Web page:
“I think he’s out back working in the bean field.” I went outside and looked out at the fields. There he was. I could see him walking between the rows, his body bent over the little plants, hoe in hand. I walked slowly out to him, trying to think how I could best ask him for the money. There was a cool breeze blowing and a sweet smell of mesquite fruit in the air, but I didn’t appreciate it. I kicked at a dirt clod. I wanted that jacket so much. It was more than just being a valedictorian and giving a little thank you speech for the jacket on graduation night. It represented eight years of hard work and expectation. I knew I had to be honest with Grandpa; it was my only chance. He saw my shadow and looked up.
He waited for me to speak. I cleared my throat nervously and clasped my hands behind my back so he wouldn’t see them shaking. “Grandpa, I have a big favor to ask you,” I said in Spanish, the only language he knew. He still waited silently. I tried again. “Grandpa, this year the principal said the scholarship jacket is not going to be free. It’s going to cost fifteen dollars, and I have to take the money in tomorrow, otherwise it’ll be given to someone else.” The last words came out in an eager rush. Grandpa straightened up tiredly and leaned his chin on the hoe handle. He looked out over the field that was filled with the tiny green bean plants. I waited, desperately hoping he’d say I could have the money.
He turned to me and asked quietly, “What does a scholarship jacket mean?” I answered quickly; maybe there was a chance. “It means you’ve earned it by having the highest grades for eight years and that’s why they’re giving it to you.” Too late I realized the significance of my words. Grandpa knew that I understood it was not a matter of money. It wasn’t that. He went back to hoeing the weeds that sprang up between the delicate little bean plants. It was a time-consuming job; sometimes the small shoots were right next to each other. Finally he spoke again as I turned to leave, crying.
“Then if you pay for it, Marta, it’s not a scholarship jacket, is it? Tell your principal I will not pay the fifteen dollars.”
I walked back to the house and locked myself in the bathroom for a long time. I was angry with Grandfather even though I knew he was right, and I was angry with the Board, whoever they were. Why did they have to change the rules just when it was my turn to win the jacket? Those were the days of belief and innocence.
It was a very sad and withdrawn girl who dragged into the principal’s office the next day. This time he did look me in the eyes. “What did your grandfather say?”
I sat very straight in my chair. “He said to tell you he won’t pay the fifteen dollars.” The principal muttered something I couldn’t understand under his breath and walked over to the window. He stood looking out at something outside. He looked bigger than usual when he stood up; he was a tall, gaunt man with gray hair, and I watched the back of his head while I waited for him to speak.
“Why?” he finally asked. “Your grandfather has the money. He owns a two-hundred acre ranch.”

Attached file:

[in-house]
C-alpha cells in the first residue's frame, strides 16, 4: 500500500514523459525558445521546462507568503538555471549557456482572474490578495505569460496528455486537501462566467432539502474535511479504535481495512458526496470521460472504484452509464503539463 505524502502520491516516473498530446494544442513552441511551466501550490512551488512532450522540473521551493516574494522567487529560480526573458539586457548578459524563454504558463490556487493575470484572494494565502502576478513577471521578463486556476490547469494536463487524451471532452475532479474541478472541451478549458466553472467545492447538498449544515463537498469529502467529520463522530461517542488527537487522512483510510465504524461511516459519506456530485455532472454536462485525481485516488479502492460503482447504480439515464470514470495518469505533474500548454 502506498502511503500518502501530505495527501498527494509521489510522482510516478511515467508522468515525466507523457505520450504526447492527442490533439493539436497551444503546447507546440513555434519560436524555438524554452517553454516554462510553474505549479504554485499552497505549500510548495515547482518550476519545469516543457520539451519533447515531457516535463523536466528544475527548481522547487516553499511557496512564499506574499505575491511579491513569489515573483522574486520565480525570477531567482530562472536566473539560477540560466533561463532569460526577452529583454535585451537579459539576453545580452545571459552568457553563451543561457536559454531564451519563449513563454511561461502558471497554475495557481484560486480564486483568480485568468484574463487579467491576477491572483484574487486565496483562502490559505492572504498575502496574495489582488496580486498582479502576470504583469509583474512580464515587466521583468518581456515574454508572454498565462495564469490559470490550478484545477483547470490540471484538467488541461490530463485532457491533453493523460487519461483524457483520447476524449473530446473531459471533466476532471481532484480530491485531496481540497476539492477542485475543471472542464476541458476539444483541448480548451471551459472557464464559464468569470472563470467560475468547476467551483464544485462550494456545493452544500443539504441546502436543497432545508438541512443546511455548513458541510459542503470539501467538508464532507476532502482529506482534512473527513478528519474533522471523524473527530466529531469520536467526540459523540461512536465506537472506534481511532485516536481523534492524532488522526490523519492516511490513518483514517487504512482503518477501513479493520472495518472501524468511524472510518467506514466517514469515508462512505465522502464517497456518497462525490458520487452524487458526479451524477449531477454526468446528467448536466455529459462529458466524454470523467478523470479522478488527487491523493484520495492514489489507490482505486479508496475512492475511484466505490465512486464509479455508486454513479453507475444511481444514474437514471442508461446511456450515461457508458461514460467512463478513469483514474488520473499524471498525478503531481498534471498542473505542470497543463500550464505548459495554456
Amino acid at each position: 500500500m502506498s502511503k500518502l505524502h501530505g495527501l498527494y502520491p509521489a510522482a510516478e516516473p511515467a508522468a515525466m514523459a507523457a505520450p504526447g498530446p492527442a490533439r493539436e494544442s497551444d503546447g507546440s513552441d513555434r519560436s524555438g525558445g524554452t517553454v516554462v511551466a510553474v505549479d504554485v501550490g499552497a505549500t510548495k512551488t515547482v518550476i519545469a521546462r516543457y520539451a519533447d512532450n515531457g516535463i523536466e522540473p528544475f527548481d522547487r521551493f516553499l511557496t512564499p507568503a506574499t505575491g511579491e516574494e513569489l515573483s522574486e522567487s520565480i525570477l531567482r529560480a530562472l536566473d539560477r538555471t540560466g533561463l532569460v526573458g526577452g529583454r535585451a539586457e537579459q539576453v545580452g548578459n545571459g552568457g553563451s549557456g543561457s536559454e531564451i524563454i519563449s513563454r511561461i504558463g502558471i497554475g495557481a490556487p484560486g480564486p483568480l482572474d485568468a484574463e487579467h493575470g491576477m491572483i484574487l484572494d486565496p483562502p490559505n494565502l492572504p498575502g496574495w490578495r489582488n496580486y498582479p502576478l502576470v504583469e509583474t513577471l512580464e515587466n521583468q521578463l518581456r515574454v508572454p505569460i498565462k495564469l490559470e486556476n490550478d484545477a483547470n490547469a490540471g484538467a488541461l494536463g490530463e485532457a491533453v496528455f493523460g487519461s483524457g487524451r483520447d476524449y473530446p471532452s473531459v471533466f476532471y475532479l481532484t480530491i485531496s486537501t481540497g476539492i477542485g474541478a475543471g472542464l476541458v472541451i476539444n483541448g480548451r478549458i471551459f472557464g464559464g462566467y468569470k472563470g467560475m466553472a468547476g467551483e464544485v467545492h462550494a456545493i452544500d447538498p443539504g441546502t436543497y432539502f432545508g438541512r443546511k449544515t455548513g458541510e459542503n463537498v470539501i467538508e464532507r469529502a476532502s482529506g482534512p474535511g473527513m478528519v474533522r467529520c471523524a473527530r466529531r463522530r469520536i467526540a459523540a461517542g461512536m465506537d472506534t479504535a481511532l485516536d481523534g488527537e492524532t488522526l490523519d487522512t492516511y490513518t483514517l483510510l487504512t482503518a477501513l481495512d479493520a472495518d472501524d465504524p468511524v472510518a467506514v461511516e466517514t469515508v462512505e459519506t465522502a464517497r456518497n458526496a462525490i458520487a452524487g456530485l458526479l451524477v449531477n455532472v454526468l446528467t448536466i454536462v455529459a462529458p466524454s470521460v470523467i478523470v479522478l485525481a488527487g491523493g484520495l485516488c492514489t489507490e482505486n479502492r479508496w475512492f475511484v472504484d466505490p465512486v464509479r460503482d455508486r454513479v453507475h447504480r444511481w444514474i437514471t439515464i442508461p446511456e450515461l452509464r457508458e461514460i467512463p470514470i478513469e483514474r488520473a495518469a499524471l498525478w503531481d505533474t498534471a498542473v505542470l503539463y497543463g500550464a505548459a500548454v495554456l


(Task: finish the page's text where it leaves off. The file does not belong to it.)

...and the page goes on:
I looked at him, forcing my eyes to stay dry. “I know, sir, but he said if I had to pay for it, then it wouldn’t be a scholarship jacket.” I stood up to leave. “I guess you’ll just have to give it to Joann.” I hadn’t meant to say that, it had just slipped out. I was almost to the door when he stopped me. “Martha—wait.”
I turned and looked at him, waiting. What did he want now? I could feel my heart pounding loudly in my chest and see my blouse fluttering where my breasts should have been. Something bitter and vile tasting was coming up in my mouth; I was afraid I was going to be sick. I didn’t need any sympathy speeches. He sighed loudly and went back to his big desk. He watched me, biting his lip.
“Okay. We’ll make an exception in your case. I’ll tell the Board, you’ll get your jacket.” I could hardly believe my ears. I spoke in a trembling rush. “Oh, thank you, sir!” Suddenly I felt great. I didn’t know about adrenaline in those days, but I knew something was pumping through me, making me feel as tall as the sky. I wanted to yell, jump, run the mile, do something. I ran out so I could cry in the hall where there was no one to see me.
At the end of the day, Mr. Schmidt winked at me and said, “I hear you’re getting the scholarship jacket this year.” His face looked as happy and innocent as a baby’s, but I knew better. Without answering I gave him a quick hug and ran to the bus. I cried on the walk home again, but this time because I was so happy. I couldn’t wait to tell Grandpa and ran straight to the field. I joined him in the row where he was working, and without saying anything I crouched down and started pulling up the weeds with my hands. Grandpa worked alongside me for a few minutes, and he didn’t ask what had happened. After I had a little pile of weeds between the rows, I stood up and faced him.
“The principal said he’s making an exception for me, Grandpa, and I’m getting the jacket after all. That’s after I told him what you said.” Grandpa didn’t say anything; he just gave me a pat on the shoulder and a smile. He pulled out the crumpled red handkerchief that he always carried in his back pocket and wiped the sweat off his forehead.
“Better go see if your grandmother needs any help with supper.” I gave him a big grin. He didn’t fool me. I skipped and ran back to the house whistling some silly tune.